How to Raise Nigerian Dwarf Goats

By Jane Meggitt

If you'd like some caprine company but don't want full-size goats, consider raising Nigerian dwarf goats. Because these small goats generally have good temperaments, they're fine in mixed herd situations, living with larger goats or sheep. They're also compatible turned out with bovines and equines, including donkeys. If you have a llama or alpaca on your farm, Nigerian dwarf goats make suitable companions.

Nigerian Dwarf Goat Feeding

Grass hay forms the basis of goats' diets. If you have access to pasture, it can make up the bulk of your goat's nutrition. The Nigerian Dairy Goat Association recommends contacting your county agricultural extension office to determine whether your pasture soil has any mineral deficiencies or excesses, which will be reflected in the grass' nutritional content. On the basis of any deficiencies, you can provide your goats appropriate commercial goat feed containing the lacking minerals, or you can administer specific supplements. Nursing does, in particular, require commercial feed. Your goats must always have access to clean, fresh water.

Nigerian Dwarf Goat Housing

Because these goats are so small, you don't need a barn or shed to keep them if you only have a few. A large dog house will do the trick for a buck, a whether or a doe without kids. A doe with kids will need a larger shelter that's draft-proof. Nigerian dwarf goats usually give birth to multiple kids; three, four or even five kids per pregnancy are not uncommon. Bed down the houses or goat pens with straw, cleaning them daily.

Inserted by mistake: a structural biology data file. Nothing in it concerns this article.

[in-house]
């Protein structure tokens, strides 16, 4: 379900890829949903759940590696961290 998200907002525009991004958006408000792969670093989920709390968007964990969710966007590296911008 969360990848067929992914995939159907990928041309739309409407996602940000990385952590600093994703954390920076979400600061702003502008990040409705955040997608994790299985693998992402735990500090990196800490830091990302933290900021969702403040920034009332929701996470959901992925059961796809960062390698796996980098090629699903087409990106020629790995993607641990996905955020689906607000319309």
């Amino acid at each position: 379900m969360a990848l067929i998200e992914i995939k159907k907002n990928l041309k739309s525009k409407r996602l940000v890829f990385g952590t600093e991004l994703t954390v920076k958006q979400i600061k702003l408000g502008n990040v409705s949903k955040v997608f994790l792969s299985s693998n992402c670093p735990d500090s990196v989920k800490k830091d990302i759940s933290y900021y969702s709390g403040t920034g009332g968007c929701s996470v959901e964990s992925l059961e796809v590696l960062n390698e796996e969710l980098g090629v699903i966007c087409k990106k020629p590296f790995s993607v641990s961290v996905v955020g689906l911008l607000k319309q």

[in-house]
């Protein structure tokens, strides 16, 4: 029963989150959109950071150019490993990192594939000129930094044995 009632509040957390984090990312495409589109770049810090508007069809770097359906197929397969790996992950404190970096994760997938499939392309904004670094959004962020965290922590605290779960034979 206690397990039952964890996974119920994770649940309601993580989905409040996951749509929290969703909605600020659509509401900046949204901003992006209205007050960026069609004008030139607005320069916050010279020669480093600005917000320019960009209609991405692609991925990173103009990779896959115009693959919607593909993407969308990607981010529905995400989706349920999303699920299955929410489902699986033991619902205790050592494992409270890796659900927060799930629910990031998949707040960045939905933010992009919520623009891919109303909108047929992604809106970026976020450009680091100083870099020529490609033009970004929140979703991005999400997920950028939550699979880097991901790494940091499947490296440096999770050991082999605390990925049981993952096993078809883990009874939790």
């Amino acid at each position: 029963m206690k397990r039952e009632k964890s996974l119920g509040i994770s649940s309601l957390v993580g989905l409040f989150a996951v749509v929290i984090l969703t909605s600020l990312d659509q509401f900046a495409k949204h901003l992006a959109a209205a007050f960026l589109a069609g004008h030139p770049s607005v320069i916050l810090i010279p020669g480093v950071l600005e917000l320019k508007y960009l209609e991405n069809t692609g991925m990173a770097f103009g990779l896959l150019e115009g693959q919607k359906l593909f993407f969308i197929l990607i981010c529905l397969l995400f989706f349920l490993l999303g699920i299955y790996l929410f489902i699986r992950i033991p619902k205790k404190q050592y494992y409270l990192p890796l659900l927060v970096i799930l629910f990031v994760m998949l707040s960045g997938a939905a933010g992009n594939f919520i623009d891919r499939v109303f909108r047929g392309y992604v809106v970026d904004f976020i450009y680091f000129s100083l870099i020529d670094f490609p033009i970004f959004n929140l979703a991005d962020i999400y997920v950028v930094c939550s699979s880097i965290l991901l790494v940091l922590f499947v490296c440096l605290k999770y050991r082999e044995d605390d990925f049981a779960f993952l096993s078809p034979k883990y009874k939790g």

Feeding Kids

If you breed a Nigerian dwarf for dairy production, you'll have to hand-feed the kids rather than allow them to nurse from the doe. Make sure the kids receive the doe's colostrum within 24 hours after birth, or provide them with commercial colostrum from a bottle. After that, feed commercial milk replacer at least four times daily until they are approximately 1 month old.

At a week of age, start giving your kids commercial starter grain to aid in rumen development. Goats have three forestomachs, with the rumen the largest, and one "real" stomach. The rumen converts food into nutrients, but it is underdeveloped in the first few weeks of a specimen's life. By the age of 3 weeks, you can start giving Nigerian dwarf kids grass hay or you can allow them to graze.

Because Nigerian dwarf goats mature early, you'll have to keep male and female kids apart early on. Males can reach sexual maturity as early as age 7 weeks; females are ready to breed by the age of 4 months.

Goat Fencing, Fixtures and Fun Time

Even though Nigerian dwarf goats are small, they are still goats. That means they are natural-born escape artists. You'll need fencing they can't slip under or climb over. To keep them safe from predators, install wire-mesh fencing designed with goats in mind. For extra safety, install electric wire along the inside of the fence, keeping the voltage at a minimum of 4,500 volts.

Provide your goats fixtures to climb and jump on, and caprine toys. While an old picnic table, a cable spool or a small outbuilding can make a fine climbing apparatus, too near the fence it can become accomplice to your Nigerian's escape. Large balls marketed for ponies, or tubes big enough for a Nigerian dwarf to pass through, are good choices for entertainment and stimulation.

Hoof Care

Goats require regular hoof trimming. Trimming frequency varies from goat to goat, but those living in pastures usually need trimming less often than goats kept in small pens. Figure on arranging a trimming at least every two months. Have an experienced trimmer do the actual trimming. Handle your Nigerian dwarf goats' feet regularly, so the occasional trims aren't traumatic and so you'll notice any hoof issues or diseases right away.